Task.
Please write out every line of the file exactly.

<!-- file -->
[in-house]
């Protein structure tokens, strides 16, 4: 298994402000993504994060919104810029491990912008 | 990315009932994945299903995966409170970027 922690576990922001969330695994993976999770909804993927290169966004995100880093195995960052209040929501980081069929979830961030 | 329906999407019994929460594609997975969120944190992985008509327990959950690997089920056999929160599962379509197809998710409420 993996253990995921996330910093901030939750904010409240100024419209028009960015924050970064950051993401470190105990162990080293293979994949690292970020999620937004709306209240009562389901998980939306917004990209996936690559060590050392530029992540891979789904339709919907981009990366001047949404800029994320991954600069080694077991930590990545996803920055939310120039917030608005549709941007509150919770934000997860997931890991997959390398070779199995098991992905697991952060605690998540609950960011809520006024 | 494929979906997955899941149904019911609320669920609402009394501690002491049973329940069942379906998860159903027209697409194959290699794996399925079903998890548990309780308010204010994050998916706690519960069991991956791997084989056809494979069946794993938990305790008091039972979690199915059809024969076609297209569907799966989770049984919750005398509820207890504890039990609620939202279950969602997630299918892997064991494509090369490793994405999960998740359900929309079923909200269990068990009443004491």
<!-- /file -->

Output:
[in-house]
């Protein structure tokens, strides 16, 4: 298994402000993504994060919104810029491990912008 | 990315009932994945299903995966409170970027 922690576990922001969330695994993976999770909804993927290169966004995100880093195995960052209040929501980081069929979830961030 | 329906999407019994929460594609997975969120944190992985008509327990959950690997089920056999929160599962379509197809998710409420 993996253990995921996330910093901030939750904010409240100024419209028009960015924050970064950051993401470190105990162990080293293979994949690292970020999620937004709306209240009562389901998980939306917004990209996936690559060590050392530029992540891979789904339709919907981009990366001047949404800029994320991954600069080694077991930590990545996803920055939310120039917030608005549709941007509150919770934000997860997931890991997959390398070779199995098991992905697991952060605690998540609950960011809520006024 | 494929979906997955899941149904019911609320669920609402009394501690002491049973329940069942379906998860159903027209697409194959290699794996399925079903998890548990309780308010204010994050998916706690519960069991991956791997084989056809494979069946794993938990305790008091039972979690199915059809024969076609297209569907799966989770049984919750005398509820207890504890039990609620939202279950969602997630299918892997064991494509090369490793994405999960998740359900929309079923909200269990068990009443004491």